In order to understand why outpatient detox for drug addicts and alcoholics rarely gives satisfactory results, we have to review a couple of things about addiction.
Addiction is a compulsion to use a substance or behavior to alter the way we feel. However, it is more than that: it is a physical and emotional way of living our lives that, over time, becomes ingrained and seems to be the normal way to live. Addiction makes changes in our brains that cause us to believe that we need the drug or mood-altering experience — be it a prescription medication like Xanax, an illegal drug such as heroin, multiple sex partners, alcohol (the most commonly-abused drug of all), or something else. We believe that we need it to feel normal, to be comfortable — to live — and every time we try to get the monkey off our backs we have those beliefs reinforced by the discomfort of withdrawal.
Living like this for long periods, we begin to view it as normal. No creature willingly goes from situations that seem normal into those that seem different, at least over the long term. We may step out of our comfort zone briefly, but we always try to duck back in. We instinctively hate change. We seek conditions in which we feel most comfortable — not necessarily good, or happy, but whatever is “normal” for us — and we attempt to keep things that way. Scientists call this “homeostasis,” which means, roughly, “standing still.”
It is a natural thing for all creatures to attempt to maintain homeostasis. Even an amoeba in a dish will remain in one spot, assuming that it has something to eat and comfortable conditions. If we apply heat to the part of the dish where the amoeba is resting, it will remain there, despite the increasing heat, until the water becomes so hot that it has no option but to move. Only then will it make its way to the other side of the dish.
So, consider us addicts, who are — almost by definition — people who don’t know that it’s OK to feel uncomfortable occasionally. We may not be happy in our addiction; our lives may be falling apart around us as our little dish heats up, but still we resist changes. We may move to another part of the dish where things are more comfortable, but if conditions there aren’t totally to our liking, we tend to move back to our comfort zone after the heat has dissipated. Sound familiar?
That’s the problem with outpatient detox. We’re being asked to move out of a place where we know how to function and continue to feel good (or at least feel less bad), and we’re being asked to do it permanently, without much support, and under conditions where it’s all too easy to move in the other direction.
We’ve taken our Suboxone, or methadone, or Valium, and the craving for (whatever) has temporarily dissipated, but what else has changed? We’re still headed home through the same old neighborhood, seeing the same folks standing on the same old street corners, the doors to the same old bars, and moving in the direction of the same old problems.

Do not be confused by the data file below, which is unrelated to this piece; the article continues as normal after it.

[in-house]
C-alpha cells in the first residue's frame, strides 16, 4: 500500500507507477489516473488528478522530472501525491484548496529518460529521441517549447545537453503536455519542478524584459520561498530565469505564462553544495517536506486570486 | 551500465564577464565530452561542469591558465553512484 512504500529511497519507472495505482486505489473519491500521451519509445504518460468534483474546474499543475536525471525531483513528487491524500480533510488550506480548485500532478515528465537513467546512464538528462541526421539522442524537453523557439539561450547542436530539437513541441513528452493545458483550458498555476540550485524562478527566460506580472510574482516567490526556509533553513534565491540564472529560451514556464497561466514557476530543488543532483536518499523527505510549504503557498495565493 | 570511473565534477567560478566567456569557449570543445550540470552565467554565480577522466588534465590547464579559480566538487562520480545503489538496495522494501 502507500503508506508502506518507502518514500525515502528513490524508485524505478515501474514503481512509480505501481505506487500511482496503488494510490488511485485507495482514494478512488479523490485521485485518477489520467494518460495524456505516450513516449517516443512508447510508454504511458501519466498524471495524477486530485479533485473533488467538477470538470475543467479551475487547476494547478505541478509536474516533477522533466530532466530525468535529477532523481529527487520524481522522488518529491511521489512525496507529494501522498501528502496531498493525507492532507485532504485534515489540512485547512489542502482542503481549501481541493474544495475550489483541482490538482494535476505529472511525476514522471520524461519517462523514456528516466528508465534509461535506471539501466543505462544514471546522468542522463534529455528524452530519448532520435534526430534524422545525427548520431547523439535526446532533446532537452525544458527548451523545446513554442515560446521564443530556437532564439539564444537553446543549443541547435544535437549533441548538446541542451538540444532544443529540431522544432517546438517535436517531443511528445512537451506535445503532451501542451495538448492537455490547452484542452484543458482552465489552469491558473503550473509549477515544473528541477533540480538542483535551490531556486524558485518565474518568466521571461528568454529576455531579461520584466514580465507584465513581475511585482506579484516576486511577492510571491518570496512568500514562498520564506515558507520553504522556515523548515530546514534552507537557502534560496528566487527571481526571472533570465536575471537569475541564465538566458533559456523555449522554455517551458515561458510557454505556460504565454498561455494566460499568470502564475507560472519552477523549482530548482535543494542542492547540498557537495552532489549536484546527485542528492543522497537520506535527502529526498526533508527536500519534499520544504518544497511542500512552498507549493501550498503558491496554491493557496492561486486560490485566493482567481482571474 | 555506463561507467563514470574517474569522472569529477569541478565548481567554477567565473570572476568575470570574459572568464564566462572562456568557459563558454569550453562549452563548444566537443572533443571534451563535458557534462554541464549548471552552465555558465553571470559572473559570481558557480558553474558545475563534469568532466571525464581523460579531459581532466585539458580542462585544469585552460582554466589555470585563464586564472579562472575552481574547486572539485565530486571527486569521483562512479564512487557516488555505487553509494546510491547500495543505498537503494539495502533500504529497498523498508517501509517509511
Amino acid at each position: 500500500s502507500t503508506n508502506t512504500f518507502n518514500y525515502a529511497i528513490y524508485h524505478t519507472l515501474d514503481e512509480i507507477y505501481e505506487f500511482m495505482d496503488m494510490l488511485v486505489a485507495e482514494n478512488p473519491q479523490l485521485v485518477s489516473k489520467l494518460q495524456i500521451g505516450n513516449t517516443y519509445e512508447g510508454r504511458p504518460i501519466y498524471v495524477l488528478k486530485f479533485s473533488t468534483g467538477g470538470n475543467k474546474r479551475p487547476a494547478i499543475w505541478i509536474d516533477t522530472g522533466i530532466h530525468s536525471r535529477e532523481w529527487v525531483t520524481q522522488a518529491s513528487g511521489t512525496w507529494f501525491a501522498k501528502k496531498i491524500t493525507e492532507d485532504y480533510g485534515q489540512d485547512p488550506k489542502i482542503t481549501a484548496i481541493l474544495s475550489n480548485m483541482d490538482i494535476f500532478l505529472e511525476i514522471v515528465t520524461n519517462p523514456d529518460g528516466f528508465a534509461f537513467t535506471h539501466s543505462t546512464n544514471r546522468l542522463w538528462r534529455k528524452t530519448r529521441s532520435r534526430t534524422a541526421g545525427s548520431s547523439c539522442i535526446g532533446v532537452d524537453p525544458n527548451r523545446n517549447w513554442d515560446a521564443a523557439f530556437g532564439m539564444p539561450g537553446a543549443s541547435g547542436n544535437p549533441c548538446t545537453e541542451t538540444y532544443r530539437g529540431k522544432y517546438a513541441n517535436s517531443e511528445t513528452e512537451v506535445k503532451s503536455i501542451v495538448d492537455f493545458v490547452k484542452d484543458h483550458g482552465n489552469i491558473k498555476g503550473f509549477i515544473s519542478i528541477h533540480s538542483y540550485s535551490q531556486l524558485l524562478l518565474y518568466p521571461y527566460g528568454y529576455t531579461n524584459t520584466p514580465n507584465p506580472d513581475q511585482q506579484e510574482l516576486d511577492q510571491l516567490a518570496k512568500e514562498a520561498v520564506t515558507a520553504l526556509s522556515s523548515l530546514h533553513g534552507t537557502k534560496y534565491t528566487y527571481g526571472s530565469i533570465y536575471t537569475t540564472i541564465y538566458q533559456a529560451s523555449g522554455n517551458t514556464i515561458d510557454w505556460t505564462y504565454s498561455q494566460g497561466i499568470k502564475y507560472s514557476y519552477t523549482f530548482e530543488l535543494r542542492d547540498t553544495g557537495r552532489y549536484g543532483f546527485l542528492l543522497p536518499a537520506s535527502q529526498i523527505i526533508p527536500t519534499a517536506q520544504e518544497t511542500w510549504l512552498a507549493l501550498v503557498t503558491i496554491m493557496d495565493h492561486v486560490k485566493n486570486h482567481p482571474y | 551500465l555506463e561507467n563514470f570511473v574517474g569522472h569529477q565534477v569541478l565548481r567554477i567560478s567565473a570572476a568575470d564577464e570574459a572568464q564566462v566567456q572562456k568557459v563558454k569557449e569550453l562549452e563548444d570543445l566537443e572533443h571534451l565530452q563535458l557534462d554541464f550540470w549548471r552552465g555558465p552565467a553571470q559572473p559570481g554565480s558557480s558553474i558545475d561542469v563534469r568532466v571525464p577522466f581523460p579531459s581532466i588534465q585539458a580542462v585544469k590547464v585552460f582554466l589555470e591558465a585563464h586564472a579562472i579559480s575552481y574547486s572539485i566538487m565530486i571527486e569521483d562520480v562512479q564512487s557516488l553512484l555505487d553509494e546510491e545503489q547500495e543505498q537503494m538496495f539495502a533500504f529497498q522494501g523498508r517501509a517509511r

Nothing has changed, except we are feeling a bit odd, and temporarily have no physical craving to use. But what is going to happen the first time something comes along to stress us? A grumpy spouse who thinks we should suddenly be “fixed.” A notice to appear in court. A car that won’t start. A job interview that goes badly. All of these are wonderful excuses to relapse. In fact, it’s not even really a relapse, because we have been given few or no tools to cope, and are thus not actually in recovery.
Inpatient detox provides the opposite. There is medical care if needed, and experts are constantly monitoring us to be sure that we are reasonably comfortable. (There is no such thing as a perfectly comfortable detox, no matter where you get it.) There are other folks to talk to who are going through the same stuff at the same time. There is good food to help get us back on our feet. There are group and individual therapy sessions, with treatment experts who, most of them, are recovering alcoholics and addicts just like us.
Most of all, there are no pressures. If we allow ourselves to do so, we can relax, be as comfortable as possible, chill for a few days, get our feet under us as the drugs clear from our systems, and become able to make some sensible decisions about the future.
Which of those scenarios sounds like it has the best shot at working? This isn’t about our families. It’s not about our bosses, or our careers. It’s about getting us ready to function in the real world, instead of the shadow world of foggy thinking and perceptions that we’ve been living in. If we can’t learn to take care of ourselves, then all those other things aren’t going to matter much, are they? We need the best shot at staying clean that we can possibly get. Outpatient detox is not the answer.